I’m midway through my 40s, and I realize that I’m naturally a very cheerful person. I was cheerful when I arrived to Cambridge at 17 to start my studies at Harvard. I think I generally was still cheerful after graduating from medical school, but somewhere in between being hazed as a medical student and resident and just life as a mommy doctor – I became less cheerful. But now I’m cheerful again, and back to my natural happy self. It probably helps that I’m back in San Diego, the city that raised me to be generally cheerful. It must be our generally good weather.
So here I am at 5:42 AM and I’m still plugging away trying to help our author group reformat our paper “Child advocacy through fossil fuel divestment.” There are illustrious co-authors on the paper, and somehow through my being cheerful and dedicated to the cause of saving the literal earth for our children – I am also a co-author. I have contributed I believe a good amount to the paper, but it’s again my turn to step up as the other co-authors have grant and IRB deadlines to make. I have some time to sit and try to further the manuscript to the finish line.
But it’s like having an essay due for class. I have to do it! And the last two days I’ve been not actually procrastinating but having to sit and dwell and figure out how to do something that I’m not really well-versed at. I want to learn the skill set, which is why I volunteered to take a stab at it. But it’s taking me longer than likely my same age academic colleagues, because I’m a clinician and not an academic physician. But you know what! After this abstract, and the next paper – I am academic! I declare myself an academic! I have more publications now and I’m super proud of them!
So I’m going to cheerfully go back to the word document I’ve been staring at and dreaming about, and construct a 250 word informative abstract. I have to do it, as fossil fuel divestment is likely the most impactful thing I can contribute to in the fight to limit global warming to 1.5 degrees C.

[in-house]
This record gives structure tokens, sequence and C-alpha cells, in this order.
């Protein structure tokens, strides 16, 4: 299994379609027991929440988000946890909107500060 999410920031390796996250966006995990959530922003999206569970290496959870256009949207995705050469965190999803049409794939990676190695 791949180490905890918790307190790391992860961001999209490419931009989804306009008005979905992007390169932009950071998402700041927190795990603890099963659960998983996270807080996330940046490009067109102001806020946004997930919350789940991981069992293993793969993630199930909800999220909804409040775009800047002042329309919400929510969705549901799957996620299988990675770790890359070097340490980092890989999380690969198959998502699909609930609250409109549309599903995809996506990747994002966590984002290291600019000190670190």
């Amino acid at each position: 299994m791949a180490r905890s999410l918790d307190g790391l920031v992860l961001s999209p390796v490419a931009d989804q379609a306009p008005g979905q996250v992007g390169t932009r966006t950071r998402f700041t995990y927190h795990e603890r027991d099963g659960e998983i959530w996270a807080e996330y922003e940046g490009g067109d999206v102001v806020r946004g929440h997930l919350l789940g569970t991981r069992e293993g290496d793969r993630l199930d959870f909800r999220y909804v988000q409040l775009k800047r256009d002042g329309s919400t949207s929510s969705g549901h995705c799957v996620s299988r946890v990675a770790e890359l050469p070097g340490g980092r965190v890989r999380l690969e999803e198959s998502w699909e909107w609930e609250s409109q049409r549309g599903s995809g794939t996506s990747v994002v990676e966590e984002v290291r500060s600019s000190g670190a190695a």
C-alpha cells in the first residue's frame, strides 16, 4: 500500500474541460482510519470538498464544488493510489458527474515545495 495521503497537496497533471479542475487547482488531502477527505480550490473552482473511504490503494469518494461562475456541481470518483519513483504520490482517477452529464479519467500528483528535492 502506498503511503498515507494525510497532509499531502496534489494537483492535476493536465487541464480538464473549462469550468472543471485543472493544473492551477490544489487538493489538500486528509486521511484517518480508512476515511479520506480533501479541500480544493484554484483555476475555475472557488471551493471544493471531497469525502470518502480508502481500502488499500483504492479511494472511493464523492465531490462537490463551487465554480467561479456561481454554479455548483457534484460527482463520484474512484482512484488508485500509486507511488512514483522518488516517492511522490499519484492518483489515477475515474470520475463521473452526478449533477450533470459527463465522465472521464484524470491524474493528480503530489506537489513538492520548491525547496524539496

I was feeling a bit off this morning, and I realized I needed to write. So I’m here now on the blog and with you. Realizing that I’m here really for myself, is important. Even introverted me, can get unnecessarily excited about certain blogposts or Instagram stories that go viral. But that elation and that notoriety is transient. What remains, is really family, the earth and the stories that we are creating.
Creating new stories, that is what I’m realizing is the power of the climate work and this blog. A new world order is being creating. My daughter calls it a renaissance after COVID and from the lost dreams of what the past world was. Even with all our efforts to mitigate the climate crisis, the natural world is changing and there are new stories that are being created.
We were at dinner with Dr. MC, whom we call at home my “baby doctor.” This is a special person that I have the honor of helping train to be a primary care pediatrician. I treat her like family and she is family, and we had dinner with her husband J – and we were telling stories. And I realize my husband Mr. Plastic Picker tells the same stories often. They are interesting but new stories are better.
So here we are on this blog through our different advocacy projects helping to create new stories. And these new narratives are what will draw more people to help with the climate crisis. I’ve thought about taking down the blog and kind of retreating. Even a joyful climate activists can get tired sometimes. But I realize that even if I’m the only one reading and writing, that it’s okay. This is my narrative, and a small window into what is happening throughout the world.
I’ve been thinking about what kind of funeral I want. Yes, I know I’m a bit weird. I’m not scared of that stage. But we often worry about whether our children will know that they were loved. And in the end for me, every blogpost here I wanted to impart that to the children I know and to my own children. That Dr. Plastic Picker loved you, and that is why we are trying to save the earth.
And that is a beautiful narrative for sure. Going to go pick up some trash and get my mind on right before I head to work the weird staggered shift today.